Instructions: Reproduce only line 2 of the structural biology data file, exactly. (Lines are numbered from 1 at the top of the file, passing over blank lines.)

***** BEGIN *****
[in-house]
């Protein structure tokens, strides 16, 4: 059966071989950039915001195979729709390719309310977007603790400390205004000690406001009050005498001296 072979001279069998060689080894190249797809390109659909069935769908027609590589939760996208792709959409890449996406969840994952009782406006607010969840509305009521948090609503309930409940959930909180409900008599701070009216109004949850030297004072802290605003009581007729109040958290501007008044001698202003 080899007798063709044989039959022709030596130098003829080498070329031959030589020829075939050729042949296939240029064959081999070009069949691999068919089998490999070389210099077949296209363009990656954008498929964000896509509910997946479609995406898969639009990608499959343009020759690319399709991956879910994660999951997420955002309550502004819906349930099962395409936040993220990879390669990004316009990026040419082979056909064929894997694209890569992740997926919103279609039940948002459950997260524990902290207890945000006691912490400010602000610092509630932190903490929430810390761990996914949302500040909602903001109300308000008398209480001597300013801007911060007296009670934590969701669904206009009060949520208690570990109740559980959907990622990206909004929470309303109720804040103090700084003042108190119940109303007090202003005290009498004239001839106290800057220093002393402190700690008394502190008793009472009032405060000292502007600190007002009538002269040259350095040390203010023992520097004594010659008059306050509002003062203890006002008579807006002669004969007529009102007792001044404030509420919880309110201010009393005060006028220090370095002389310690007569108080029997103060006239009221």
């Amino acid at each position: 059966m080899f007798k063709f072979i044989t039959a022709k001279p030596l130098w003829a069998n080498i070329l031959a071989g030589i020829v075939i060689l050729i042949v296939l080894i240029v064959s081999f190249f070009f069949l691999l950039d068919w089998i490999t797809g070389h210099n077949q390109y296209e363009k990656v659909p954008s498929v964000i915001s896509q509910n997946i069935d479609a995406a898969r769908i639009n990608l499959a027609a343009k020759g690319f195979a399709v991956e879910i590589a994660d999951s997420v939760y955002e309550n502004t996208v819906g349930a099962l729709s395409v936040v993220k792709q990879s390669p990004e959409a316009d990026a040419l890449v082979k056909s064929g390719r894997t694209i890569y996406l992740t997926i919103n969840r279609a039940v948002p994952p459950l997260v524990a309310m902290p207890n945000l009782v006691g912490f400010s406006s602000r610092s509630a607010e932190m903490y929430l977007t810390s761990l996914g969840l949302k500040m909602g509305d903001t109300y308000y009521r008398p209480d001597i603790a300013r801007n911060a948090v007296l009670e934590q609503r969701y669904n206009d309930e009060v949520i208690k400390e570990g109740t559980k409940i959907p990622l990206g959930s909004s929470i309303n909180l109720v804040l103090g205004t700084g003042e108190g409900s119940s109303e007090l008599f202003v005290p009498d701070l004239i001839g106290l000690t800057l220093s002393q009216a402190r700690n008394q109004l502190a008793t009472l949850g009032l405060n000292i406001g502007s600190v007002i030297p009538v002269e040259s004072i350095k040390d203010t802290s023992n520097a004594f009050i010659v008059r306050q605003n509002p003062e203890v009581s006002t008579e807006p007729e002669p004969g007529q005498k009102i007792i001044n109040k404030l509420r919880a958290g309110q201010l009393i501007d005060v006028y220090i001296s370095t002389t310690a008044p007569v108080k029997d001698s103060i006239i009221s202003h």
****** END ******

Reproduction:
């Protein structure tokens, strides 16, 4: 059966071989950039915001195979729709390719309310977007603790400390205004000690406001009050005498001296 072979001279069998060689080894190249797809390109659909069935769908027609590589939760996208792709959409890449996406969840994952009782406006607010969840509305009521948090609503309930409940959930909180409900008599701070009216109004949850030297004072802290605003009581007729109040958290501007008044001698202003 080899007798063709044989039959022709030596130098003829080498070329031959030589020829075939050729042949296939240029064959081999070009069949691999068919089998490999070389210099077949296209363009990656954008498929964000896509509910997946479609995406898969639009990608499959343009020759690319399709991956879910994660999951997420955002309550502004819906349930099962395409936040993220990879390669990004316009990026040419082979056909064929894997694209890569992740997926919103279609039940948002459950997260524990902290207890945000006691912490400010602000610092509630932190903490929430810390761990996914949302500040909602903001109300308000008398209480001597300013801007911060007296009670934590969701669904206009009060949520208690570990109740559980959907990622990206909004929470309303109720804040103090700084003042108190119940109303007090202003005290009498004239001839106290800057220093002393402190700690008394502190008793009472009032405060000292502007600190007002009538002269040259350095040390203010023992520097004594010659008059306050509002003062203890006002008579807006002669004969007529009102007792001044404030509420919880309110201010009393005060006028220090370095002389310690007569108080029997103060006239009221």